The Comeback Kernel
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You see, IBM has led in the overall server market for several years running (i.e., in mainframes, Intel, UNIX, etc.), but when calling out UNIX separately, IBM typically trailed key competitors out West. Why the leapfrog now?
Well, aside from a lot of blood, sweat, and tears from our Systems and Technology team, we would submit to you that IBM's long-awaited ascension to the top of the server heap has been fueled significantly by our investment in the "Power" microprocessor architecture. The Power "cell" architecture is the very same technology that will be powering the next generation of gaming consoles (the Xbox 360, the Sony PS-3, etc.), and is expected to provide developers a stable and accessible platform for developing next generation gaming titles. But this isn't all about fun and games.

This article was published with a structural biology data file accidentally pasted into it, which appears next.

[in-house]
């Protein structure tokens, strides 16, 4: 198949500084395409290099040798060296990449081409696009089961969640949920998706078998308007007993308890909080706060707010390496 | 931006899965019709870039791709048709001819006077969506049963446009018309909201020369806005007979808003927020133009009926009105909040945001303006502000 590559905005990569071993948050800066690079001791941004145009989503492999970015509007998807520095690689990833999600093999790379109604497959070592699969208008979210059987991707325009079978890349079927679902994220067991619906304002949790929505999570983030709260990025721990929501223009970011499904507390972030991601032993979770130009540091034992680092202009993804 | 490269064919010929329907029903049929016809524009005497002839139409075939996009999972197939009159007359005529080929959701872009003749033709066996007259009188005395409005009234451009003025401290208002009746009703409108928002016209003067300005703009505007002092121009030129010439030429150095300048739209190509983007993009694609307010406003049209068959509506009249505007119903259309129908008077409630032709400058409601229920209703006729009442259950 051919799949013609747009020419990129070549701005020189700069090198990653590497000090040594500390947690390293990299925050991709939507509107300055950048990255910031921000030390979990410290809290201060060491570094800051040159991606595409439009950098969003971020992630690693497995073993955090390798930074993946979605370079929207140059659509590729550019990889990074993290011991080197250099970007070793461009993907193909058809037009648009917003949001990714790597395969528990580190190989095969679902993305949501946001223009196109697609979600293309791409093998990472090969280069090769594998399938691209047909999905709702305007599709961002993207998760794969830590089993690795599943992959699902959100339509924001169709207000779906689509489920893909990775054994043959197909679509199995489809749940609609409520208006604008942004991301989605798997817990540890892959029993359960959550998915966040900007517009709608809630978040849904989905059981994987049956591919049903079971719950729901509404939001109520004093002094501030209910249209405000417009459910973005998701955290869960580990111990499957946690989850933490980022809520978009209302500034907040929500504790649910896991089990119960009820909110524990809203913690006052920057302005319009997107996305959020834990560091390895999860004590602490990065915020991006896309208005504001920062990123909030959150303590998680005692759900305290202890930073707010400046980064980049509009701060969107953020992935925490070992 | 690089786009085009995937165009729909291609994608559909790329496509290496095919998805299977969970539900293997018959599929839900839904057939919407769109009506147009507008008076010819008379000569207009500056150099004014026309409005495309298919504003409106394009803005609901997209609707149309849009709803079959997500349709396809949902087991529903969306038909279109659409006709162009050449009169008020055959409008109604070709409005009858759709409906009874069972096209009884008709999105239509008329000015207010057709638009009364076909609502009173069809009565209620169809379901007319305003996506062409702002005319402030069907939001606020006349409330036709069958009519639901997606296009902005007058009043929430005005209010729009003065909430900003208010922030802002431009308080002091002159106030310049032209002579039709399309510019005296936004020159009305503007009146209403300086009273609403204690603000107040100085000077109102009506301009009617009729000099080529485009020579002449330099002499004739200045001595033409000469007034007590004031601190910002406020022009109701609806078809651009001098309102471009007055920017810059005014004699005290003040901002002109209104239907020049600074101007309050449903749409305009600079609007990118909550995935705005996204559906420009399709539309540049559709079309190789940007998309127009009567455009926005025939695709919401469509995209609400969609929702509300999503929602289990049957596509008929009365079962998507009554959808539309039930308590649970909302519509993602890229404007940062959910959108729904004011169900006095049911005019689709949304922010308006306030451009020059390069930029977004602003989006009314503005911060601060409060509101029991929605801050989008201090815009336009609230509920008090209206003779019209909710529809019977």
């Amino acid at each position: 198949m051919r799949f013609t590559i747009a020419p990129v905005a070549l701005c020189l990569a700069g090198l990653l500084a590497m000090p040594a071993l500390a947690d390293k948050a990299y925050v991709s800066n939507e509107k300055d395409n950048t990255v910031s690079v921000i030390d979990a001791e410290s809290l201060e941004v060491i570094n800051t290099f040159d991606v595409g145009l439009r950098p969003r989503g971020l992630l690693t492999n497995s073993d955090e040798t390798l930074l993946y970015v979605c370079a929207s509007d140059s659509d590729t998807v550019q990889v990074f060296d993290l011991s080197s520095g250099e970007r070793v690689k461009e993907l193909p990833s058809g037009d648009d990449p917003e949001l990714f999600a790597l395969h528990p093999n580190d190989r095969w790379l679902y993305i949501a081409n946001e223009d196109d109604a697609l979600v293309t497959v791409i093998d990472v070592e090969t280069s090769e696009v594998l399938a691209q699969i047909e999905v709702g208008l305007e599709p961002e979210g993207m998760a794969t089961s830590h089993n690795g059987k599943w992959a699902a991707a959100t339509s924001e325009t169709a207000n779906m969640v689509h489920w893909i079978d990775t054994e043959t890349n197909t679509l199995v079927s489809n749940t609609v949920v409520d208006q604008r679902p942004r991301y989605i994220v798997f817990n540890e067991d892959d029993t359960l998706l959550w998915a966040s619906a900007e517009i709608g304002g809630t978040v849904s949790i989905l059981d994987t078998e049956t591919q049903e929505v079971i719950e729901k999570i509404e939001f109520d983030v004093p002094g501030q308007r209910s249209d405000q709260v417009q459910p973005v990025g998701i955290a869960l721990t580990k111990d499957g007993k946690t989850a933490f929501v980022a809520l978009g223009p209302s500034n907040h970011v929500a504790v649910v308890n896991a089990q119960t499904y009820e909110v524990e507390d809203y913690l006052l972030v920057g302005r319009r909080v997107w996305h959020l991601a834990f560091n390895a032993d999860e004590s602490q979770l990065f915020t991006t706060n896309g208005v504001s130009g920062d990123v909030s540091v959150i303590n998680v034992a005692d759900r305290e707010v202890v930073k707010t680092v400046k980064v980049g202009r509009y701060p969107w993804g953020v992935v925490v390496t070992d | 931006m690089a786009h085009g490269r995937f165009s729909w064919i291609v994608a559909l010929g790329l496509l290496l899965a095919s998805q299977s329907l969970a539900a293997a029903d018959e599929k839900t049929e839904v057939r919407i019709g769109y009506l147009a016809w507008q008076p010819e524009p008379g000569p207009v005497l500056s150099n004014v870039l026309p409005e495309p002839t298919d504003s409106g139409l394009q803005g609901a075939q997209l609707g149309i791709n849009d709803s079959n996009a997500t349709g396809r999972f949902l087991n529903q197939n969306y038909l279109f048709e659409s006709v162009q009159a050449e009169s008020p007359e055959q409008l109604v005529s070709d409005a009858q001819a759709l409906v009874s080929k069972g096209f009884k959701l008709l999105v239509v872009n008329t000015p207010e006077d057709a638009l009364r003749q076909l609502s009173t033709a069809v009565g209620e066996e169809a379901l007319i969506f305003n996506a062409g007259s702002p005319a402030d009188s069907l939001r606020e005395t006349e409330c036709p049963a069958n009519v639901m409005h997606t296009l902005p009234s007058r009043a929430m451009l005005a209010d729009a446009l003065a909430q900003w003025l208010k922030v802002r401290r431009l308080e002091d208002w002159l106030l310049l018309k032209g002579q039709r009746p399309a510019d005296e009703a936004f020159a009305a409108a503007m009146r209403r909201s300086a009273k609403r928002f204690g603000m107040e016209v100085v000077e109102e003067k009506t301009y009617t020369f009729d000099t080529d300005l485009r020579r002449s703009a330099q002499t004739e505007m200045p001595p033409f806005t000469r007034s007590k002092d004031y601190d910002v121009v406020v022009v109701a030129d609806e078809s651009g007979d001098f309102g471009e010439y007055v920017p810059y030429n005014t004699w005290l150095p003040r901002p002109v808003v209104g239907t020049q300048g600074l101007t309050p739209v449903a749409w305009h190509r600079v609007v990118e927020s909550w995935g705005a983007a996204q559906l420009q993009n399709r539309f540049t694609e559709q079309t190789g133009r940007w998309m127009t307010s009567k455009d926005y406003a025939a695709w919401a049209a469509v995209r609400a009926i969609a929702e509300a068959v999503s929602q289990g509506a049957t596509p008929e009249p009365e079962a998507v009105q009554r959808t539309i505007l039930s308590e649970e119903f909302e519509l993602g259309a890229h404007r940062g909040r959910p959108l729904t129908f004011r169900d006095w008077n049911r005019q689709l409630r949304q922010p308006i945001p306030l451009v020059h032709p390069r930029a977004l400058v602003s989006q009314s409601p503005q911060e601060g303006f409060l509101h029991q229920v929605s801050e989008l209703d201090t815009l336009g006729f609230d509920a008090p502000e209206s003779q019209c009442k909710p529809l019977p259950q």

The Cell architecture also will be used extensively in business and government as we work to help companies build on demand business applications in supercomputing applications, 3D modeling, streaming media optimization, and similar applications -- which require significant processing and throughput.
Our pSeries servers in particular can also help "power" those environments which demand 24x7 availability, and can accommodate fluctuating demand where there are often high-volume peaks. Think Amazon.Com the day after Thanksgiving when everybody decides to go shopping online at once, or the U.S. Open Web site during an Andre Agassi finals match (we'll be talking at more length about the role that IBM technology plays in supporting the U.S. Open as the tournament kicks off this week in Flushing Meadows, N.Y.).
Most importantly, this architecture and these UNIX servers help support our customers who need to have maximum utilization and cannot afford to have key systems down for any extended period of time (i.e., they're banking their businesses on them).
Check out some of our pSeries case studies to read some real world examples of the power behind Power.